Country of Origin: North America, Australia
Size: small to large
Weight: 23kg (50 lbs) standard
Height: 0.5m (20 inches) standard
Grooming Requirements: Frequent
Exercise Requirements: Moderate
Popularity in Australia: Moderate
Dog Type: Hybrid / Cross retrievers
Most suited As: companion, sports hunting and retrieving
Also known As: Doodles
Expected Life Span: varies with size of dog
Breeders in both America and Australia crossed the Golden Retriever with the Poodle, both being registered animals from good lines, to come up with a healthier dog that sheds less and has less health problems than either full blooded dog. Both dogs are natural long time retrievers with good instincts, and both retrieve on land or in the water.
It’s not clear just when this mix began, but the name of this designer breed became common around 1992. The breed has progressed to the point that now they are available in different sizes, from the full size standard to the miniature and even a toy.
Goldendoodles are loyal, affectionate, easily trained, and good with children. Since they are a cross between two well-known breeds, pups from the same litter may have more traits from either breed, but both are family devoted and friendly to other dogs. Many are used as assistance dogs, such as therapy dogs or guide dogs.
The Goldendoodle is friendly and non-menacing, but will usually alert you to approaching strangers.
As with both parent breeds these dogs have moderate exercise requirements, and enjoy walks with their people. A small yard for romping is ideal, but frequent walks will suffice if you don’t have a yard. The smaller sizes do quite well in apartments.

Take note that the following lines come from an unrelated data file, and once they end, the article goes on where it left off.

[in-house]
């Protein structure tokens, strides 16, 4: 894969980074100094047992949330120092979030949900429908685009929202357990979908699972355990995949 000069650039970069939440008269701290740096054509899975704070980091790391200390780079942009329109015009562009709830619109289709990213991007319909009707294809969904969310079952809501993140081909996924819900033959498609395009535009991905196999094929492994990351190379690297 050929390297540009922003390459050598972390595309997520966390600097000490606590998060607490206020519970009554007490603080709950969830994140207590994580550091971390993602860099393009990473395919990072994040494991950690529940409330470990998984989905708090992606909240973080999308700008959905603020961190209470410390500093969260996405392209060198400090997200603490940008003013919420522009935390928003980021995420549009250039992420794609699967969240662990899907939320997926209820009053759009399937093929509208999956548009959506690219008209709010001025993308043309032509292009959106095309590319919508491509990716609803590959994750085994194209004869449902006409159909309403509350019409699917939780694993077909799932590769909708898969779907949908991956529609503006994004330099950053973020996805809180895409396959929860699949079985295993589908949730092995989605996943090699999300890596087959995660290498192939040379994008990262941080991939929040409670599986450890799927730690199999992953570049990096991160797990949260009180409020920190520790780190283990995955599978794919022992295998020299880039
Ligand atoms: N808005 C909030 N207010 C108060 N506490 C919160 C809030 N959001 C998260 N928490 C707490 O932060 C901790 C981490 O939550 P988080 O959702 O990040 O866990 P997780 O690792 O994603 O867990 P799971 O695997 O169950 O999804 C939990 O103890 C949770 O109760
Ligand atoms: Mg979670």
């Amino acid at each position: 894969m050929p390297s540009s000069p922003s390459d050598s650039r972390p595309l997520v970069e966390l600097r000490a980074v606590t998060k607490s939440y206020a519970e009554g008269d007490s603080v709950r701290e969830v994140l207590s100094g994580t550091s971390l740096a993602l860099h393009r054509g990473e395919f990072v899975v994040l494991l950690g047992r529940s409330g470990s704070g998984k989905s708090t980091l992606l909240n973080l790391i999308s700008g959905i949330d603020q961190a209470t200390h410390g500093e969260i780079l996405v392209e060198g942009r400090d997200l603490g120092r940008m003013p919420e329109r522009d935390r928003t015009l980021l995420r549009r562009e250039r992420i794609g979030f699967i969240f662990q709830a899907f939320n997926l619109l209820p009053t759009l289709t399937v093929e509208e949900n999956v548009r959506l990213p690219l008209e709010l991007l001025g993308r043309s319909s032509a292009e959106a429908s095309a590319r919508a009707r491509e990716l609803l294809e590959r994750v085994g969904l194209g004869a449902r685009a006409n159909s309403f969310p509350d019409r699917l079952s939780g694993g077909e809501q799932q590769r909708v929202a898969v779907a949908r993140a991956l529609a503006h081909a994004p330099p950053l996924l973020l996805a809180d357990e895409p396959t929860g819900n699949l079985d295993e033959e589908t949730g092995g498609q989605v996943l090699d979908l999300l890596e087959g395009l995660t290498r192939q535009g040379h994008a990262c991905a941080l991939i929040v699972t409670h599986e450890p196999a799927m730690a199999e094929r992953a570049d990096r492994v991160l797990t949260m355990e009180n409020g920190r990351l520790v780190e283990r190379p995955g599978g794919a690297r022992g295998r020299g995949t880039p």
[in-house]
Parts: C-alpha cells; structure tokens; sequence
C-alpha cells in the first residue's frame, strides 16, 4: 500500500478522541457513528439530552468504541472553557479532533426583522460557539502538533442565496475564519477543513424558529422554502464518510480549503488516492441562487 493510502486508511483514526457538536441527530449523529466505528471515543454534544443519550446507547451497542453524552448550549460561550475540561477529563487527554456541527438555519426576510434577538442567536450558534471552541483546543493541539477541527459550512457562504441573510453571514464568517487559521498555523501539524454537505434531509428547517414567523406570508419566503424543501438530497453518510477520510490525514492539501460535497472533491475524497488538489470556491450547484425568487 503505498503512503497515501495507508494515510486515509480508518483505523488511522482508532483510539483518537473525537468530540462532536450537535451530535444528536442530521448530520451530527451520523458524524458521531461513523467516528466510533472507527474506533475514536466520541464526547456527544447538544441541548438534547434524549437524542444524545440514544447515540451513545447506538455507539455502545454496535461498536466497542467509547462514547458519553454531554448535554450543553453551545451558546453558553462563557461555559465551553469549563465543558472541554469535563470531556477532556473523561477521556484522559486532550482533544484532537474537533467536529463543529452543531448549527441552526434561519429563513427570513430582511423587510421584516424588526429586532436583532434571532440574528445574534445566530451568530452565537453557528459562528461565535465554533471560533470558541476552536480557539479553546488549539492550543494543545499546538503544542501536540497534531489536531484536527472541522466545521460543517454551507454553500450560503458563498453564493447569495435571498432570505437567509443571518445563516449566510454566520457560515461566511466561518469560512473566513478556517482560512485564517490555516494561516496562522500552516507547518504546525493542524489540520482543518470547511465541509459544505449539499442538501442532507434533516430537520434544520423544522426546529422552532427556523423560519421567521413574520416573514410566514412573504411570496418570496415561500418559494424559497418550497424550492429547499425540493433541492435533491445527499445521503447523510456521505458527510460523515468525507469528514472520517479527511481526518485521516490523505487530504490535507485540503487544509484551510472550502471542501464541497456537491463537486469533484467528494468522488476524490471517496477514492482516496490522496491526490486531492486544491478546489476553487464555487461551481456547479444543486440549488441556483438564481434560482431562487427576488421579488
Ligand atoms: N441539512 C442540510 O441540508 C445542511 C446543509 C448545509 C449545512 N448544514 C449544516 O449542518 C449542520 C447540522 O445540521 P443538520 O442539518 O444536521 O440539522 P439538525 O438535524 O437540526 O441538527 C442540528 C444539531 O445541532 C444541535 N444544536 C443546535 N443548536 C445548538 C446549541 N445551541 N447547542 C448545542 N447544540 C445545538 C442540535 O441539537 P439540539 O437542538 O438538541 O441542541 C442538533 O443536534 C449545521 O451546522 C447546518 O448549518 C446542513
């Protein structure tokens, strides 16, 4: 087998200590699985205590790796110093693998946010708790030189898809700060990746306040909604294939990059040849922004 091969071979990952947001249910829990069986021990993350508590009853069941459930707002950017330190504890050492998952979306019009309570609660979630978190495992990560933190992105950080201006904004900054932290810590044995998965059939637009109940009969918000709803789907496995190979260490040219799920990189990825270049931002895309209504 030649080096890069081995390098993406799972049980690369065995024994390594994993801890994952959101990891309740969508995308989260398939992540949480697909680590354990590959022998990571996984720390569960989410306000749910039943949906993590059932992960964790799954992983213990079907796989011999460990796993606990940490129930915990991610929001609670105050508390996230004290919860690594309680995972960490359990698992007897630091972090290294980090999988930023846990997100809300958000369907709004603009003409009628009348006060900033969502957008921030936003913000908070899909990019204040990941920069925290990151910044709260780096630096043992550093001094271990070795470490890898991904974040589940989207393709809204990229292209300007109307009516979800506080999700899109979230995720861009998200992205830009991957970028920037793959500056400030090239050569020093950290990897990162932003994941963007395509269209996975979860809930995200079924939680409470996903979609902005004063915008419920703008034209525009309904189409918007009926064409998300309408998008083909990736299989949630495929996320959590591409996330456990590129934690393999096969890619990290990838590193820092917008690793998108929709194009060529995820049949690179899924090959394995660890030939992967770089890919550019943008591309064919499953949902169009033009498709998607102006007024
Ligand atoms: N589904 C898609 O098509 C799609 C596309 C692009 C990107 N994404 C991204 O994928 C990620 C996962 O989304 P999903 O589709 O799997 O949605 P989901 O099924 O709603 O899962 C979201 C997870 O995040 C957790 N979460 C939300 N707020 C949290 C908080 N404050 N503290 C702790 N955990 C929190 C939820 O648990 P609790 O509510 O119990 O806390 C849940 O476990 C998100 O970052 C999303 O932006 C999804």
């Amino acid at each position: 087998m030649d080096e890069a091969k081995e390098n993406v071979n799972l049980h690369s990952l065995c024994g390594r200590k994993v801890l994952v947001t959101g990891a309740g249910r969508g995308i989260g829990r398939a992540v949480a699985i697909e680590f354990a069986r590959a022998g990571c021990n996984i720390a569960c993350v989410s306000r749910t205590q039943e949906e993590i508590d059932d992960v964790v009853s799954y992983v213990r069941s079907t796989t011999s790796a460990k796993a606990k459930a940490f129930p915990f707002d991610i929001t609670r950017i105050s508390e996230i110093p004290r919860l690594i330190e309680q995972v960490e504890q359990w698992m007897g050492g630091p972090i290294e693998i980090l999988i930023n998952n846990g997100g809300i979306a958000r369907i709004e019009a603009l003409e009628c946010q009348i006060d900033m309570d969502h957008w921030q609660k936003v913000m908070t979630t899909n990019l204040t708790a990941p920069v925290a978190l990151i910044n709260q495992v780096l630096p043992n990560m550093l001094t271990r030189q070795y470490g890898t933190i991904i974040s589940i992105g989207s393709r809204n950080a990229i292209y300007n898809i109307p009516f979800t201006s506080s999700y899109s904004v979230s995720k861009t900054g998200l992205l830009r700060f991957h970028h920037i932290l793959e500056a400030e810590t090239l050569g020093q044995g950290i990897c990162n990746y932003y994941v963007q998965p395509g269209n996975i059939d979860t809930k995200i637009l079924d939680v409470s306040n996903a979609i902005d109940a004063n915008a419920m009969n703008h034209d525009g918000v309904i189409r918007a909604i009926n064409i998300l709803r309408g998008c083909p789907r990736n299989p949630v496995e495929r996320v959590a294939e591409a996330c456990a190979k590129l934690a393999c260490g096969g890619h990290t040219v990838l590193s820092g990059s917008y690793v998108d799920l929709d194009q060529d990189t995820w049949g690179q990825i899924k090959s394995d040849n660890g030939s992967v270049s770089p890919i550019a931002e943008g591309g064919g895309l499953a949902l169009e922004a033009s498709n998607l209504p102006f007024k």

Size/weight and Colour
Goldendoodles come in as many varieties of size as their parent counterparts. A standard Poodle and a Golden Retriever will have pups that will grow to the adult size of the average parent. Goldendoodles that have been bred down in size by using Toy Poodles come in a variety of sizes.
The smaller Doodles have not shown signs of health problems, nor do they have disproportionate body parts.
These dogs were bred in hopes of producing a dog that sheds minimally, like the wooly Poodle. Some of the cross bred dogs have more of this trait than others. So if you are picking out a puppy, it’s very difficult to tell how much he will shed as an adult.
The fur from this cross breed may be straighter, wavy, or curly. The fur will need to be brushed regularly to keep it from matting, especially on the dogs that are curly.
Goldendoodles can be afflicted with hip dysplasia, as both Poodles and Golden Retrievers have the anomaly in some lines. They are also affected occasionally by an eye disorder. Potential parents should always be checked for these disorders before an owner considers breeding.
The dogs bred for smaller size live significantly longer than the larger dogs, but this is true for any dog breed. While the small, miniature sized Goldendoodles may live up to 17 years, their larger counterparts average 12 years of life.
These dogs are happy with family activities that keep them interested and moving. They are very loving and playful with children, and take to the leash for walks and runs with adult members of the family as well. They love to swim, and are intelligent enough for any type of sports training. As they are bred from two types of retrievers, they may be the world’s best at playing fetch.
This is not a herding breed and is much better suited to retrieving in sport hunting and as a family companion.
The size of the litter is dependent upon the size of the parent dogs. There are now so many different sizes of this breed there is no set standard for litter size. As a general rule the larger dogs will have more pups than smaller dogs. The average litter for the standard size breed is 8.
Goldendoodle – Golden Doodle Organisations in Australia
No club information listed
Goldendoodle – Golden Doodle Organisations in the UK
Goldendoodle Association – Berkeley Springs
Goldendoodle – Golden Doodle Organisations in the US
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